Somehow, we are missing the details of creation, the diversity that is so critical in our natural world. It seems we know so much, and yet we know so little! We know how to grow trees, how to plant trees, how to manipulate the genetics and even how to introduce non-indigenous species into new environments, yet we tend to ignore the multitude of inter-related relationships that exist within each forest community. One must admit that planting trees on abandoned agricultural lands or other deforested lands, is better than doing nothing but, plantations are not the best solution. A far better solution is allowing natural regeneration, using seeds from the mother trees surrounding the openings. The difficulty with this approach is that far to many of our openings are very large and most often human caused. We clear-cut trees from hundreds and even thousands of acres instead of treating individual communities. Wildfires consume square miles of forest cover rather than acres, often the result of poor management and lose of diversity. I hope you see where this is leading; the two most important goals of forest land management are health and diversity, not how many board feet of lumber we can grow or how many elk we can produce or how many cattle we can graze! Yes, forestry is far more complex then growing annual crops for food. Trees are unique long- living plants that demand a much more detailed knowledge base to properly manage. Let me finish with one simple example. In a deciduous natural community, you will find a very diverse variety of age groups among the various tree species. The younger sapling and co-dominant trees are growing very slowly due to competition for nutrients and sunlight, consequently their rings are very close together and the wood is very dense. Many of these trees will receive injuries to their bark over their life-time, opening them up to invasion by fungi. Due to the dense wood, fungi find it difficult to invade, thereby allowing the tree to recover and continue life. Plantation grown trees have had most of the competition removed and are able to grow very rapidly with wide growth rings and far less dense wood. This provides an ideal climate for the invasion of fungi and usually leads to the death of the tree. This is one small and simple example of the complexity and detail of trees, that is required to understand the multitude of relationships at work within each forest community and provide the detailed knowledge required to properly manage these complex communities.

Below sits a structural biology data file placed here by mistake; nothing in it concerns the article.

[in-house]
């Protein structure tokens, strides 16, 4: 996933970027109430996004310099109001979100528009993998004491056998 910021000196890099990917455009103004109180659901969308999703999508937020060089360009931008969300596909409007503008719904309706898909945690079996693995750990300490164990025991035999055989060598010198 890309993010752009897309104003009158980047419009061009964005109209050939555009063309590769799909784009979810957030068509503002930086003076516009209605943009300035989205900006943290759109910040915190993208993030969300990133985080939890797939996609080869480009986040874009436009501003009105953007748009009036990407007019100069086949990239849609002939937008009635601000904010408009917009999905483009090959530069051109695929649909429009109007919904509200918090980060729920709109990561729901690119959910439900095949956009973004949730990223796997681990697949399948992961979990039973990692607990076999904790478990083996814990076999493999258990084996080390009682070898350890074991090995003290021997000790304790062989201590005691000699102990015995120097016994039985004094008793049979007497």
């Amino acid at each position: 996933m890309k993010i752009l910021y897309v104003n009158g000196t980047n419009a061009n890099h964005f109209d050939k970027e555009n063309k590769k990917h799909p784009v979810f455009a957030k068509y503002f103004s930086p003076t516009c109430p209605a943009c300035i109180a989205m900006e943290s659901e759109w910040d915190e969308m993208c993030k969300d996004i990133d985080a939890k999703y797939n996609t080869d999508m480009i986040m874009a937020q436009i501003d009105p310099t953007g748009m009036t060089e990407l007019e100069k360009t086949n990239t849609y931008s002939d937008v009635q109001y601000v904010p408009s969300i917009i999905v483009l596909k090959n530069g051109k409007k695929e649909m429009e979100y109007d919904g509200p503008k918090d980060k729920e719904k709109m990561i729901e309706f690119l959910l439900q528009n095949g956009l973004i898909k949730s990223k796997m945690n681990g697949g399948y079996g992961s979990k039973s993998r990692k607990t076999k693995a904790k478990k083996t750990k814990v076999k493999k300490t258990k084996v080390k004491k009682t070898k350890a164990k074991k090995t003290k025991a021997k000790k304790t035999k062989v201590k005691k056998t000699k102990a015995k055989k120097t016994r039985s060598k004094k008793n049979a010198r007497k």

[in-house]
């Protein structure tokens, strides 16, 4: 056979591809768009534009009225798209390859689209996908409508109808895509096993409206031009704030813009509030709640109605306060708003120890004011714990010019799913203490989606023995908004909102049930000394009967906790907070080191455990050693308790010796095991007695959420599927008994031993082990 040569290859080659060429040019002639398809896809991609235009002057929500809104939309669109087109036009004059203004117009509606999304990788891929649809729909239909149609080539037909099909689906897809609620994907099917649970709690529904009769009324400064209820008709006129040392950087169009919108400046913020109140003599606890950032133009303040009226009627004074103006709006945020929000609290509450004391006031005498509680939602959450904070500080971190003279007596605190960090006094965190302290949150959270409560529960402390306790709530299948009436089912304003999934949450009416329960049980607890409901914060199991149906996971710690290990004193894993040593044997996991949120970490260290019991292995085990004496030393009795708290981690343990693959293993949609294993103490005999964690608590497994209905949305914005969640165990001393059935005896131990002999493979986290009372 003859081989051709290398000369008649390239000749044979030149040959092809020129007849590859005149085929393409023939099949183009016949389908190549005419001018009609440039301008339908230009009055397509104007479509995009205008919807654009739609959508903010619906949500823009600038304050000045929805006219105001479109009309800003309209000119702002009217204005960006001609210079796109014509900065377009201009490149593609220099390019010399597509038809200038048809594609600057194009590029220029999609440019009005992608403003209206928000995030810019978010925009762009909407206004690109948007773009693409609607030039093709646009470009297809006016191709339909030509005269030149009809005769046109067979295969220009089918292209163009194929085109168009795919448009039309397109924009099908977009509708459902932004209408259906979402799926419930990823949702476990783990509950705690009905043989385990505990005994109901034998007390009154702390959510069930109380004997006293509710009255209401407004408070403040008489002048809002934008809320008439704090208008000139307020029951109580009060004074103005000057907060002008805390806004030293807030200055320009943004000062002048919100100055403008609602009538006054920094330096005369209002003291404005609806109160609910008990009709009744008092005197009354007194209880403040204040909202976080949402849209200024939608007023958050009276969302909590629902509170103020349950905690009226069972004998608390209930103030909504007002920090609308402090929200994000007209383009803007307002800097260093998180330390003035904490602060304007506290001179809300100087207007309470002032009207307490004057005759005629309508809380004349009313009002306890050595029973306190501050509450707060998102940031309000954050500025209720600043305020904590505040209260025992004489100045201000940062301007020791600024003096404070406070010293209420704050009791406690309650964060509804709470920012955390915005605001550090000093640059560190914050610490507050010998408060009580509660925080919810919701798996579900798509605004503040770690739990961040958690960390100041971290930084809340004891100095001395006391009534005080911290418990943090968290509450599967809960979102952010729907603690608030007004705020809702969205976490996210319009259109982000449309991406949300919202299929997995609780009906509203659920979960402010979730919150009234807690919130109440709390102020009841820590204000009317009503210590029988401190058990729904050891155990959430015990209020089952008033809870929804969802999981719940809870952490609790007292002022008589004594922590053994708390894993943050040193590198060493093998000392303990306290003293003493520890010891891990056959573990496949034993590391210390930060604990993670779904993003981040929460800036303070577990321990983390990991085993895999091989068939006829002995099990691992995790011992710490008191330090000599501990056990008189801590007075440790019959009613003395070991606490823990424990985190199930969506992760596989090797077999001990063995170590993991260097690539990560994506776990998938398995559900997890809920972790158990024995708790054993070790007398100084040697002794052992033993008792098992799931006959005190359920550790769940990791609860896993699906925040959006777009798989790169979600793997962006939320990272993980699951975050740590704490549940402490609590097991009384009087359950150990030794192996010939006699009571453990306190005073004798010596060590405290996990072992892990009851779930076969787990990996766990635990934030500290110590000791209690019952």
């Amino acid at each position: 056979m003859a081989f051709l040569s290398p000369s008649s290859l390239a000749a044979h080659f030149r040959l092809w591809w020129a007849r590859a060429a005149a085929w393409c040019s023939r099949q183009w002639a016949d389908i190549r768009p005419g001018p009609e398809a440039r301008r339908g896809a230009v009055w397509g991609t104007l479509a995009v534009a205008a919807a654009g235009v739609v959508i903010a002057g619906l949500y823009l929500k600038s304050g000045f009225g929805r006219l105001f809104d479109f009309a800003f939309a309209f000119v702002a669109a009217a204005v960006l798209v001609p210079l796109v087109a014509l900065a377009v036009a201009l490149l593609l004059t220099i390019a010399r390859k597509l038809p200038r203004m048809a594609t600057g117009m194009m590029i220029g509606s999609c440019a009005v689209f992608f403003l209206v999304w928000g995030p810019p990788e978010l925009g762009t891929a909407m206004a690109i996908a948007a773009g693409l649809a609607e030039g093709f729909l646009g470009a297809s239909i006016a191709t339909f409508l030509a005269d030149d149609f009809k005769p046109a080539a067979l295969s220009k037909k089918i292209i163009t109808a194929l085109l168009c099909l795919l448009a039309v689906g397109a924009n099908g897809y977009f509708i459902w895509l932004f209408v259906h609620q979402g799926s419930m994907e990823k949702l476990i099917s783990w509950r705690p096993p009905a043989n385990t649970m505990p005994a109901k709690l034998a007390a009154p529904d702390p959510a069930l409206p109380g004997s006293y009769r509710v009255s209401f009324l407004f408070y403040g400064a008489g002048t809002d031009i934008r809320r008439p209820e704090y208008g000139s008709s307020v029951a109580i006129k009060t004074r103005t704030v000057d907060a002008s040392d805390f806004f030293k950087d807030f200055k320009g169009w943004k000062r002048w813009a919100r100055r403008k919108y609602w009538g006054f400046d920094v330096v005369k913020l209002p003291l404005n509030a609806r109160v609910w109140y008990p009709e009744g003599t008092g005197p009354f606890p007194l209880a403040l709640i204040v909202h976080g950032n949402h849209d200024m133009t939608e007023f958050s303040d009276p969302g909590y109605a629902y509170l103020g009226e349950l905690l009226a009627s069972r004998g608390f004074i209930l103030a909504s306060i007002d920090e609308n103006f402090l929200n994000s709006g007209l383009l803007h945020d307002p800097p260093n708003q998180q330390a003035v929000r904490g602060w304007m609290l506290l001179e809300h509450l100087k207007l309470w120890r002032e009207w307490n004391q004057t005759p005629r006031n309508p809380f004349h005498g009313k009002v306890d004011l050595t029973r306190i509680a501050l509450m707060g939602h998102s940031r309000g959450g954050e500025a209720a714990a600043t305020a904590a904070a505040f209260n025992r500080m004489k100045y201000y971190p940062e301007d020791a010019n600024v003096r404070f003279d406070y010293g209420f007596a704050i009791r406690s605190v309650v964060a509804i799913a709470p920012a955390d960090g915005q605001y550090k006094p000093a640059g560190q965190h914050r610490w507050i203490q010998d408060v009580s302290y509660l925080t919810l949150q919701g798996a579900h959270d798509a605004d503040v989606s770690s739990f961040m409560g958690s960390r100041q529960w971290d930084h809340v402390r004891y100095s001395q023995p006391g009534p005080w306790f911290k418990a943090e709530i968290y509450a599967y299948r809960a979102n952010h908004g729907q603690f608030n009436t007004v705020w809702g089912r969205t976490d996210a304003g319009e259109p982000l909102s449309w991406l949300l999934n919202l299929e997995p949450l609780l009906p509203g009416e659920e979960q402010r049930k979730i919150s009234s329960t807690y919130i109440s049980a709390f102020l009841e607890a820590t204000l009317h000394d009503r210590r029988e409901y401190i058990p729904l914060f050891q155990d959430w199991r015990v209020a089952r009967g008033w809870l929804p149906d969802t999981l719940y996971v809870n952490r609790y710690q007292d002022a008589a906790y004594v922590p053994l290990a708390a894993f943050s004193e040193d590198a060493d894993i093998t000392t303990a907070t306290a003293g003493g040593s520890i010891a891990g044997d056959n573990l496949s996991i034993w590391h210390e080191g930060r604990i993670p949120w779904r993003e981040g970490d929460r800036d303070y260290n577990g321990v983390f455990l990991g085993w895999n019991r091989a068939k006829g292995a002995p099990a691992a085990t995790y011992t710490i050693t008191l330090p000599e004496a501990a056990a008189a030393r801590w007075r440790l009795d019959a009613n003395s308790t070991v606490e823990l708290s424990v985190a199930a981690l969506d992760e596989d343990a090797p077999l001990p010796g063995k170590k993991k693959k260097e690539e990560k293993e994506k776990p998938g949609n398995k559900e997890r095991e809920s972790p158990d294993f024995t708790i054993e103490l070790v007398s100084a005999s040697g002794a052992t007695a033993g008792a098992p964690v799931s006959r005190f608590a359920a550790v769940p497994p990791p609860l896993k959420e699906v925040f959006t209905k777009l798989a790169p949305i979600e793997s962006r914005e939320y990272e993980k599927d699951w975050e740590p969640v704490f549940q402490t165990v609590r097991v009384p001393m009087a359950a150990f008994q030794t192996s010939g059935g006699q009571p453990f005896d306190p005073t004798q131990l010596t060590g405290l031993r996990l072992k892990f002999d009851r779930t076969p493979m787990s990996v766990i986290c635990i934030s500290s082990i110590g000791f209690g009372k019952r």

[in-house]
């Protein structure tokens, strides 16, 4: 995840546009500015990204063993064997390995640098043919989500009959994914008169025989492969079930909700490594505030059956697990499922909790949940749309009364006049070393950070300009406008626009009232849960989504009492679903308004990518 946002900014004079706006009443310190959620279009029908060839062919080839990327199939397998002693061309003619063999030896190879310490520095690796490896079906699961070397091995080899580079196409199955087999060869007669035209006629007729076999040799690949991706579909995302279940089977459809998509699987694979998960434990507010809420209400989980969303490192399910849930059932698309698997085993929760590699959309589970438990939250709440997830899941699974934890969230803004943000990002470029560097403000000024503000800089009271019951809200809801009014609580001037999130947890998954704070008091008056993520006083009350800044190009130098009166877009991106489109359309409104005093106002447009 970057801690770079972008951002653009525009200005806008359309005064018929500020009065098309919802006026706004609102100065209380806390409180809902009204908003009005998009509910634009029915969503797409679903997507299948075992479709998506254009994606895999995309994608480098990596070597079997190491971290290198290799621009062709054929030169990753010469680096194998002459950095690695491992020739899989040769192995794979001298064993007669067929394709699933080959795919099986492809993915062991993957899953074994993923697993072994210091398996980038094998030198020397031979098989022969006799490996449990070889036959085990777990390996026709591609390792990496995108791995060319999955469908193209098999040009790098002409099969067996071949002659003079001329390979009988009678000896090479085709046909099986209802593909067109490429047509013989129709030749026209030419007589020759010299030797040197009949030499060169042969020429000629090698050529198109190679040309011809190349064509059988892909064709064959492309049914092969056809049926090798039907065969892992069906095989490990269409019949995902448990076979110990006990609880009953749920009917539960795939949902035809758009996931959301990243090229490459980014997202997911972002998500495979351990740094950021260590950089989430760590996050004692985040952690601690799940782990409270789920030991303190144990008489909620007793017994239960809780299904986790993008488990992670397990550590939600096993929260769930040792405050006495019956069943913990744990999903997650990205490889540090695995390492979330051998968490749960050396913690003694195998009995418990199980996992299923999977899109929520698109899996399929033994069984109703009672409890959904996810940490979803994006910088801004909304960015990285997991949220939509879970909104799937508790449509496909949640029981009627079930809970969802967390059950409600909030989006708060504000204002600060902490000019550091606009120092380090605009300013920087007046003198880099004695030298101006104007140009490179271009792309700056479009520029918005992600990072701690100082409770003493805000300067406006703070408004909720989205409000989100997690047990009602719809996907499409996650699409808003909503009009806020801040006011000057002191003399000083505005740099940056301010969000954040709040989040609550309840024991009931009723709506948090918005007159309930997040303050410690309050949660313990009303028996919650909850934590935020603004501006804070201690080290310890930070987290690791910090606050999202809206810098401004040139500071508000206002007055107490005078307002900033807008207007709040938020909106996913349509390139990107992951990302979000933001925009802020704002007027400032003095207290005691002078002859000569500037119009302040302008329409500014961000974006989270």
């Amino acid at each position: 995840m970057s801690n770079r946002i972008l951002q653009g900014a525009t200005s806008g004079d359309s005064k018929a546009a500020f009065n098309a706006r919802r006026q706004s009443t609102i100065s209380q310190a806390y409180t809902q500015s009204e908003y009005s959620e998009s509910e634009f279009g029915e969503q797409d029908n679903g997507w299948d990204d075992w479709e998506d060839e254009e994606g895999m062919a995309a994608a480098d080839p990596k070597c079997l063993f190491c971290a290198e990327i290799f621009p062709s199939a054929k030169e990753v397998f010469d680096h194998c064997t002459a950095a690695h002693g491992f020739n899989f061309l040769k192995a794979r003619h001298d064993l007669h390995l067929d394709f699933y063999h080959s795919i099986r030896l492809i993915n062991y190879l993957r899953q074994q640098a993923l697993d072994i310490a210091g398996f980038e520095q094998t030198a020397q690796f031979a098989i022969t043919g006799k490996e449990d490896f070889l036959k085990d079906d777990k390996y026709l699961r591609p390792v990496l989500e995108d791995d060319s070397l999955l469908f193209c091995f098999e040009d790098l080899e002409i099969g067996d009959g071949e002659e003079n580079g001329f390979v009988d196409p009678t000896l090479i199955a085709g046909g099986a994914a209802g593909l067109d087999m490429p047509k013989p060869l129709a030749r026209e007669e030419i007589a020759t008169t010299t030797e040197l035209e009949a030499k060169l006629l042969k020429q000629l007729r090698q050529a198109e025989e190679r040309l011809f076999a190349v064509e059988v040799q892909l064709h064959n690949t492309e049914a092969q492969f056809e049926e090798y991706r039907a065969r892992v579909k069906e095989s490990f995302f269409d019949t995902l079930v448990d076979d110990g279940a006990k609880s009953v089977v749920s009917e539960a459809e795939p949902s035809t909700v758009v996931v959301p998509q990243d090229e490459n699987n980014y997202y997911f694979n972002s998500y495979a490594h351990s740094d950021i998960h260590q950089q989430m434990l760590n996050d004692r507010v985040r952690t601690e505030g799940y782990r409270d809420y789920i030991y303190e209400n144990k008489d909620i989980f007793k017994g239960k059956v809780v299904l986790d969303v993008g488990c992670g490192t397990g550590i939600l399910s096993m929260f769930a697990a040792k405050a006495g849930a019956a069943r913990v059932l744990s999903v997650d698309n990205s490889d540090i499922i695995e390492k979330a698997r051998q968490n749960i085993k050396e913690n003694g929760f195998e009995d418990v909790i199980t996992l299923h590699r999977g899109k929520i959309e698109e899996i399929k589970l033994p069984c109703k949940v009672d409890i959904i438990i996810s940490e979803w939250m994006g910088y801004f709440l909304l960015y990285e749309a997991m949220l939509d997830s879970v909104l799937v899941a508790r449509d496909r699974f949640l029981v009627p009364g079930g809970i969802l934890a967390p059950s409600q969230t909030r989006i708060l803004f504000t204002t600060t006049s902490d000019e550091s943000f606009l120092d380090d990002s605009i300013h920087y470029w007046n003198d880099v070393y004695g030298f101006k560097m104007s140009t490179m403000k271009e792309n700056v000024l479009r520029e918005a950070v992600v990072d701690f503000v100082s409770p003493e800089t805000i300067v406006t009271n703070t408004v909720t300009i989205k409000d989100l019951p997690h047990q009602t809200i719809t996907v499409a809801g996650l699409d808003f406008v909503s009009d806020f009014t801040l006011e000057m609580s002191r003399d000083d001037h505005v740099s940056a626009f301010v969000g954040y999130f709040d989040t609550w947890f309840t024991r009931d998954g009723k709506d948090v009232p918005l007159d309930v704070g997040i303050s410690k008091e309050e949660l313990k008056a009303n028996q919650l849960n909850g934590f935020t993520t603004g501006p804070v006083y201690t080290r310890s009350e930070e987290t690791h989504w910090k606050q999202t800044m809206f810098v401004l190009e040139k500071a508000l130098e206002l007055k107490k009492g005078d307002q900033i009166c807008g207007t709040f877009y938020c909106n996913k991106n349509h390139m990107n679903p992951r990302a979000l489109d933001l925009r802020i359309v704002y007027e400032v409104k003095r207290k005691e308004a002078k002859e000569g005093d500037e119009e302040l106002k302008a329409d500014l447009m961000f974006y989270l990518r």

The science of managing our natural world demands a close connection to the human element and forestry must accept the challenge to adopt a much deeper understanding of the important role these valuable forest communities play in sustaining life! Technicians know how to implement however, scientists must predict and understand the resulting impacts prior to implementation!